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ATLANTA — Advance preparation on several fronts is essential for municipal risk managers to respond appropriately and minimize potential liabilities as cases of retaliation and excessive force abound.
Ashley Bonner, Atlanta-based senior risk control consultant at Trident Insurance Services L.L.C., said all public entities can be hit with retaliation claims that often arise out of discrimination.
She cited several major lawsuits to illustrate the seriousness of the issue, including the case that former parks worker James Duffy brought in 2011 against the City of Los Angeles alleging discrimination, harassment and retaliation based on his race and disability. The city in February voted to pay a nearly $4 million judgment that a jury awarded in 2014, which was upheld on appeal.
“How can you get to $4 million?” Ms. Bonner asked. “Basically, it spun out of control because of personal animosity with all of the people involved. There was a termination involved, threats of, "I'm gonna kill you,' and an unusually toxic atmosphere.”
Ms. Bonner, speaking during the Public Risk Management Association's annual conference in Atlanta earlier this month, said employers must be sensitive to potential conflicts and establish appropriate policies and educate managers.
“Do the right thing and address it before the government steps in and says you need to do whatever,” she said. “Because that way you can say, "Hey, we're trying to protect our employees regardless of what the government is telling us do. Why? Because it's the right thing to do and it's the reasonable thing to do.' It's a good, strong defense.”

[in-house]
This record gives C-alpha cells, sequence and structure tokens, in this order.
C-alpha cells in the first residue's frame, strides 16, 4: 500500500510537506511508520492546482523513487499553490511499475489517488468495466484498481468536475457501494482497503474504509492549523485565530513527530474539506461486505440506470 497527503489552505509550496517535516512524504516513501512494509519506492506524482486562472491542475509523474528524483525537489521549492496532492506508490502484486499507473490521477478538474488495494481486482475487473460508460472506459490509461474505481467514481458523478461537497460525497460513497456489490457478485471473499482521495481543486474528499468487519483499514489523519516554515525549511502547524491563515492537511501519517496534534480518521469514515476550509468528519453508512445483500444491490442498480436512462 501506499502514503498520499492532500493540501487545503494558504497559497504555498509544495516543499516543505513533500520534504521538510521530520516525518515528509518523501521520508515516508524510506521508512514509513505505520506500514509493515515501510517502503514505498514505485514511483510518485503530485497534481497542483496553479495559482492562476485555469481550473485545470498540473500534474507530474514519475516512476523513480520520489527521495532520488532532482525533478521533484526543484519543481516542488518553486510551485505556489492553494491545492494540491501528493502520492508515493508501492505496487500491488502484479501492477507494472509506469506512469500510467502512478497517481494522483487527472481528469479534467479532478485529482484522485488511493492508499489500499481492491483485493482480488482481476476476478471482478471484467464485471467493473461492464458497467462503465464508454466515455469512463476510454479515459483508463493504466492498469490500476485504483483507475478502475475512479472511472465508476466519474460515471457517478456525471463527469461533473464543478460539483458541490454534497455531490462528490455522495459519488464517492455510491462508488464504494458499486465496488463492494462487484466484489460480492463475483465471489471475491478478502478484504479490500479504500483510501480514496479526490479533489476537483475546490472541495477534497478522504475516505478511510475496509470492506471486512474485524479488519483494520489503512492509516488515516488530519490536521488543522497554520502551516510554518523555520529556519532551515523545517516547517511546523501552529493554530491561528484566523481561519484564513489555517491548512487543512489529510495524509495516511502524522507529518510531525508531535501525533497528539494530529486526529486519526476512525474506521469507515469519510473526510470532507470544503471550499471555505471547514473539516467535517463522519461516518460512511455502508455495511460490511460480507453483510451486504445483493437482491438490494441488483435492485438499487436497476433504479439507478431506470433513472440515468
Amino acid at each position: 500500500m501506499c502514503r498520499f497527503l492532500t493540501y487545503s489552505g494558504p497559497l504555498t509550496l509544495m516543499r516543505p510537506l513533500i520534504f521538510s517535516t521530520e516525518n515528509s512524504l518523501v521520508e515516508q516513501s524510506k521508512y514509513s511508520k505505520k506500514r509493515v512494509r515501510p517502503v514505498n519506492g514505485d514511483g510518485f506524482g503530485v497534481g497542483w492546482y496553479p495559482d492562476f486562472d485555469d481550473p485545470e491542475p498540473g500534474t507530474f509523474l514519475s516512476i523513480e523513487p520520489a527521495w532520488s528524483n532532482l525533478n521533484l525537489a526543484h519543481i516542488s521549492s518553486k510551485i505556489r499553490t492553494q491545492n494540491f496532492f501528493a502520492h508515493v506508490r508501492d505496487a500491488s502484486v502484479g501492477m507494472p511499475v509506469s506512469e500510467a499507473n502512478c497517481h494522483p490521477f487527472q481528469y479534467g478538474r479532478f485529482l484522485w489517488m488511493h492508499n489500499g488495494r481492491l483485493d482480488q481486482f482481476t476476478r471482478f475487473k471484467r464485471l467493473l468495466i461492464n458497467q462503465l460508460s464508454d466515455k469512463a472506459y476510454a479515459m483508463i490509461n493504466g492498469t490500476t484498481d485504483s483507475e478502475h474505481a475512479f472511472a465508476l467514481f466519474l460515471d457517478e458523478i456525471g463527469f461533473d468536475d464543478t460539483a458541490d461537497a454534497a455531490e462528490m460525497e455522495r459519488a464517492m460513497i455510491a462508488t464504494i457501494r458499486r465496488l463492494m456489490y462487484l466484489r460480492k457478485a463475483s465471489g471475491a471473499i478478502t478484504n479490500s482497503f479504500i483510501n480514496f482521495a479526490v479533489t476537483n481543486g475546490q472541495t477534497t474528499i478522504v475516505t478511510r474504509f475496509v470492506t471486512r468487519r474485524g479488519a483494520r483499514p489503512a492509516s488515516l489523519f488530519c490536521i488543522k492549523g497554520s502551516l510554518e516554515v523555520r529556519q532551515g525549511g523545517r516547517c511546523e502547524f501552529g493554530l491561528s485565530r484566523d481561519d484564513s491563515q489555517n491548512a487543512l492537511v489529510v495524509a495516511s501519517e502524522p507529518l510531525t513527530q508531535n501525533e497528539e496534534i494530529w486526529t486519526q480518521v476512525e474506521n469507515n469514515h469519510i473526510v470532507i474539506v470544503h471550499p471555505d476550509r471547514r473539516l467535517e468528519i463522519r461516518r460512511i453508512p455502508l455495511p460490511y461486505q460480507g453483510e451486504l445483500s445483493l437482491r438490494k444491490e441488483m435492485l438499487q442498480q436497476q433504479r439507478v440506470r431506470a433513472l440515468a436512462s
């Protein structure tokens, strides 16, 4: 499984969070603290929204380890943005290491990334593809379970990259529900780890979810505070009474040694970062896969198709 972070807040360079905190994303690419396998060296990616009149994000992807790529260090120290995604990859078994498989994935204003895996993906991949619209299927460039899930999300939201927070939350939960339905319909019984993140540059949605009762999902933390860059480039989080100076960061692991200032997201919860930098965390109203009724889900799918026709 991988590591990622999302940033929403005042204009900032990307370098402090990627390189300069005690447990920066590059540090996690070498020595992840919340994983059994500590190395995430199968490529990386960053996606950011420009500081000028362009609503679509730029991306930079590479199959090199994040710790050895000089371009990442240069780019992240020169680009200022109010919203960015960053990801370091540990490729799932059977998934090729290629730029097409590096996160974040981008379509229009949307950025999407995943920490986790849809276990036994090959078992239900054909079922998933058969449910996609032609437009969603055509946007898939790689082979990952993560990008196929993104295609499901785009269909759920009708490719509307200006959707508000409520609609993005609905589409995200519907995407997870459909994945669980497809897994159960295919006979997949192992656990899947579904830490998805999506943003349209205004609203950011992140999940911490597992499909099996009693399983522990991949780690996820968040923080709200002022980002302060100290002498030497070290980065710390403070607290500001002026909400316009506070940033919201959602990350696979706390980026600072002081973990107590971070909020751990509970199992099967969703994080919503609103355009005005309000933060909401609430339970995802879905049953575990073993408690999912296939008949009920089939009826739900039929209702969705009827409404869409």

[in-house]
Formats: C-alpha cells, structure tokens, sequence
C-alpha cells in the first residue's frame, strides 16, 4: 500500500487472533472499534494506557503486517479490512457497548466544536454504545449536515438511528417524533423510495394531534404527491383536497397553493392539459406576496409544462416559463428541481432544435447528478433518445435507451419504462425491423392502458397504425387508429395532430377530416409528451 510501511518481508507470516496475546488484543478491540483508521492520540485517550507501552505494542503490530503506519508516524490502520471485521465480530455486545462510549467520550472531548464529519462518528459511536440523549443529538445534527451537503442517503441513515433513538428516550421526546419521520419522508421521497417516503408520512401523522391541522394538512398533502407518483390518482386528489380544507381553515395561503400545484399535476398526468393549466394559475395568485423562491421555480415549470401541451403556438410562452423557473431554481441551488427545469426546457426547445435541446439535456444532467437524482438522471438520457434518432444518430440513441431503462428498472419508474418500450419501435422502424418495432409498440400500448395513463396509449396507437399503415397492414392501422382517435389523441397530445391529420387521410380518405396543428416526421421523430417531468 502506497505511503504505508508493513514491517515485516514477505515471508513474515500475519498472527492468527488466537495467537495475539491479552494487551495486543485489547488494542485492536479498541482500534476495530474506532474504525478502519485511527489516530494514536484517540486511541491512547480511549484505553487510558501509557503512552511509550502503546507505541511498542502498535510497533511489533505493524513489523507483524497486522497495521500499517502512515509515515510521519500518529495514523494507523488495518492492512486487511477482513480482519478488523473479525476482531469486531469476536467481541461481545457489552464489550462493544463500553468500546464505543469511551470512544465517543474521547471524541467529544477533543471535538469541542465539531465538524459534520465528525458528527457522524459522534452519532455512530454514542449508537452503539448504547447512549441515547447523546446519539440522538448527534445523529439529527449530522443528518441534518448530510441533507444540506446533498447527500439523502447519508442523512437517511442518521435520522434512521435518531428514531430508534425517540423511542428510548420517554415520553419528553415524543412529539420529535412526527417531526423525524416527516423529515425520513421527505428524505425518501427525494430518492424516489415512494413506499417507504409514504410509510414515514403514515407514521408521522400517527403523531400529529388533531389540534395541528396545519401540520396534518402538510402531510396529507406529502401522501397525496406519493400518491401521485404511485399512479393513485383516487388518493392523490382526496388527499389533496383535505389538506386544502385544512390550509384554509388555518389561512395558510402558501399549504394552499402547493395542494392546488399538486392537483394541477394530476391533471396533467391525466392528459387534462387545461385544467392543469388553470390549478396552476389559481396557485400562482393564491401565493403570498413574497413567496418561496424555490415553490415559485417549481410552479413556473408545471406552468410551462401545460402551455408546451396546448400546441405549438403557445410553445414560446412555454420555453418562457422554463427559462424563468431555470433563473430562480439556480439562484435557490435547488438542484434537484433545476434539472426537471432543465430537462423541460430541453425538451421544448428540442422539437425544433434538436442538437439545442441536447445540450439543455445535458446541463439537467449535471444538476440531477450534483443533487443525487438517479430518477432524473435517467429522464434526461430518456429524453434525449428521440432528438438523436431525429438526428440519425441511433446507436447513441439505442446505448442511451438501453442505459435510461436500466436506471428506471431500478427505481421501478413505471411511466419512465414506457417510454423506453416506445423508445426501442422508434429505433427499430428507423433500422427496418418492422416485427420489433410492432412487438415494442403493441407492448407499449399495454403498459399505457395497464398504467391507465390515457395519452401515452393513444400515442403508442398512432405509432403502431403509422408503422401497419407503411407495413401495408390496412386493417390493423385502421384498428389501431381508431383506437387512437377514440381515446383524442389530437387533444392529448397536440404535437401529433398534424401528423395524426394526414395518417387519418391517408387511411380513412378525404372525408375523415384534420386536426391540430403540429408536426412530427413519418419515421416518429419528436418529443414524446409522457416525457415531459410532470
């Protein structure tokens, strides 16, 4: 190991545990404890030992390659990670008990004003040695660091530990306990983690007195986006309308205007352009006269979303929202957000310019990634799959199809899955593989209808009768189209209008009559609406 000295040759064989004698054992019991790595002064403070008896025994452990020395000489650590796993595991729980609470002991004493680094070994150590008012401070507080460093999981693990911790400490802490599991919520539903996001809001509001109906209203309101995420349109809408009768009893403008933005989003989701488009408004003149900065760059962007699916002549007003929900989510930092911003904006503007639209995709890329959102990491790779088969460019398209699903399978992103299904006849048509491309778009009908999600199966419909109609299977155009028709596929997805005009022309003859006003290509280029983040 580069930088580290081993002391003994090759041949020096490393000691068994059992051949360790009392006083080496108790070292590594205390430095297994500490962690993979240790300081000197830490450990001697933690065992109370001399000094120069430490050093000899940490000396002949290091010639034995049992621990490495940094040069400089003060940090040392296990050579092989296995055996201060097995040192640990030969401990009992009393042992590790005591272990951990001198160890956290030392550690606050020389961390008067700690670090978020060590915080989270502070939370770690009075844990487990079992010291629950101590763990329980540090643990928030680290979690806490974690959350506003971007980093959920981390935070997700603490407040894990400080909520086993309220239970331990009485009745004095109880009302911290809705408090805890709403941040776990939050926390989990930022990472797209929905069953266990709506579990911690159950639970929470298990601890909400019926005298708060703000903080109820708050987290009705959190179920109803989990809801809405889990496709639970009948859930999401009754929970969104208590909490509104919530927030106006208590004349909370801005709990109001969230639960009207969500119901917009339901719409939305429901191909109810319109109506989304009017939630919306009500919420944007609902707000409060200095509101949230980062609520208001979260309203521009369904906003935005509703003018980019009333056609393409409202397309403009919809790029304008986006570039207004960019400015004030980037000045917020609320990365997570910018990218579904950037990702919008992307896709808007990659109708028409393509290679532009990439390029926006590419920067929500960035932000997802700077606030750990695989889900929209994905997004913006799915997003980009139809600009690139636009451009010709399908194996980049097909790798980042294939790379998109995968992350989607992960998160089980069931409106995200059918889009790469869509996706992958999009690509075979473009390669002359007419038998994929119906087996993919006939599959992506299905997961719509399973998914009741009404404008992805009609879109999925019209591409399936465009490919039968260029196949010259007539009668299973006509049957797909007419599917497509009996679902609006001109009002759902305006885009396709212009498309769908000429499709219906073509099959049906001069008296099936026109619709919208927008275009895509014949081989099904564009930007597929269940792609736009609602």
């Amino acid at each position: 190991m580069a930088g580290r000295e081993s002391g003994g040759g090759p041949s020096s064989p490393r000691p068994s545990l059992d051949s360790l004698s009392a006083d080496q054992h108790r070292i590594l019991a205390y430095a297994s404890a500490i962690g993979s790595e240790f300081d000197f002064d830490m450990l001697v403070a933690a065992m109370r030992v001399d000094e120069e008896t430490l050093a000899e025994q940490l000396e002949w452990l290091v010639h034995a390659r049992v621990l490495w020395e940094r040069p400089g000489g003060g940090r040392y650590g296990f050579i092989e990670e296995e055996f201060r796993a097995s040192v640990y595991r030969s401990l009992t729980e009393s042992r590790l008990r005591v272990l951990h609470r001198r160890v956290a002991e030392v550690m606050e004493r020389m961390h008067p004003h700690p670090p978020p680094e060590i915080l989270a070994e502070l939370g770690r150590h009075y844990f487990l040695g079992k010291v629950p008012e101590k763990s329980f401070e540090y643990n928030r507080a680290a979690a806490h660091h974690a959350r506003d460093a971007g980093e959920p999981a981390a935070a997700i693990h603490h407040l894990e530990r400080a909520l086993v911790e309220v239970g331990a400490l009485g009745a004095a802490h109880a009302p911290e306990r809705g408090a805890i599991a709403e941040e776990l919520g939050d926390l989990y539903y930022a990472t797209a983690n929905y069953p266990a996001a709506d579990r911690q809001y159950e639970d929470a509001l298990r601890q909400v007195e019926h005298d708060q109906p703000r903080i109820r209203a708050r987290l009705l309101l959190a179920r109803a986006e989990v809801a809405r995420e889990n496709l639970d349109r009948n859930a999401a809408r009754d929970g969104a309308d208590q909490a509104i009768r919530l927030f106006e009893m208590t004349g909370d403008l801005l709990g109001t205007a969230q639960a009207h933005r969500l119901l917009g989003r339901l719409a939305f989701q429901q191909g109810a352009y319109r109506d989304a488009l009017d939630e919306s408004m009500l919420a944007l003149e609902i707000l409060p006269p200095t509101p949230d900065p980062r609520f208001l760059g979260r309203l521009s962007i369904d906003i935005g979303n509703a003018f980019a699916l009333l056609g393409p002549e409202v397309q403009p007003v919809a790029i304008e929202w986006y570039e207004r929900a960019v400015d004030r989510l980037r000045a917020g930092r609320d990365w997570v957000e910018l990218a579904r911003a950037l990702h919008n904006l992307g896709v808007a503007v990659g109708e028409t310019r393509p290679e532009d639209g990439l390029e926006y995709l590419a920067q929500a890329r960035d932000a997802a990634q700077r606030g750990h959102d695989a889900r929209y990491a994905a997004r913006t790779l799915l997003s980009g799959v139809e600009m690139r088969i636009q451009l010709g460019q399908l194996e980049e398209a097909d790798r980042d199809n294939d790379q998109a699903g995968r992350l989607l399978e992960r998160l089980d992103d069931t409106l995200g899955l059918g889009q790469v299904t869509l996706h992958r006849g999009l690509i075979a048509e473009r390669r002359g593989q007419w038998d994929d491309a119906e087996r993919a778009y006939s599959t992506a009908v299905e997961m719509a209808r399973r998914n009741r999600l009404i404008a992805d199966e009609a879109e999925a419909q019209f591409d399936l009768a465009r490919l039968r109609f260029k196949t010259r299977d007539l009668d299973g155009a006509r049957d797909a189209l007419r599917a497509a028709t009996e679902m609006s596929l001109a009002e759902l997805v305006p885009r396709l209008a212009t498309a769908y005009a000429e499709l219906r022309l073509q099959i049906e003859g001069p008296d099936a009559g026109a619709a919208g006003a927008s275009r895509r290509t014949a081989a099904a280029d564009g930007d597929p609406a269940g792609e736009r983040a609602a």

“Eventually, you're probably going to get one of these types of claims. And when you do, you hope like heck you've done everything you can reasonably do” in advance, said Ms. Bonner, who encouraged municipalities to have a separate anti-retaliation policy and to have their policies and procedures reviewed by a knowledgeable labor attorney.
Elizabeth Capek, Chicago-based vice president and claim client manager at Munich Reinsurance America Inc., focused on issues related to excessive force cases involving police departments, including the use of video.
In a case involving a police officer of an unnamed department who shot a suspect who fled police after acting suspiciously in a convenience store, Ms. Capek said video from two police cars was crucial in supporting the police officer.
“During the investigation, they realized there was another cop car and he was stopped at a different angle. Once they viewed that second camera angle, they saw what that person was doing. That individual wasn't just stopped. He stopped to turn, he had his hand in his pocket, it was coming back out.”
Videos taken by police and individuals have factored into many recent cases of alleged excessive force by police.
“People have to realize that some of this public video that you see is very limiting and it isn't the whole story,” she said.
Stratford, Connecticut, Police Chief Patrick Ridenhour said it's important to stay in contact with local media and make statements quickly following a controversial incident, such as police shooting a suspect.
But the police chief had some reservations about several police departments' moves to equip officers with body cameras.
“There are some types of body cameras that will give you a huge view of everything,” he said. “But that doesn't necessarily mean that's what the officer saw during the course of the incident. The thing with body cameras is that it's going to give some idea of what happened, but body cameras can also make people very impersonal. You have this body camera on and now you go back to the 1968 "Dragnet' days of, "Just the facts, ma'am, just the facts.' In law enforcement, you want your officers to be able to positively engage with people.”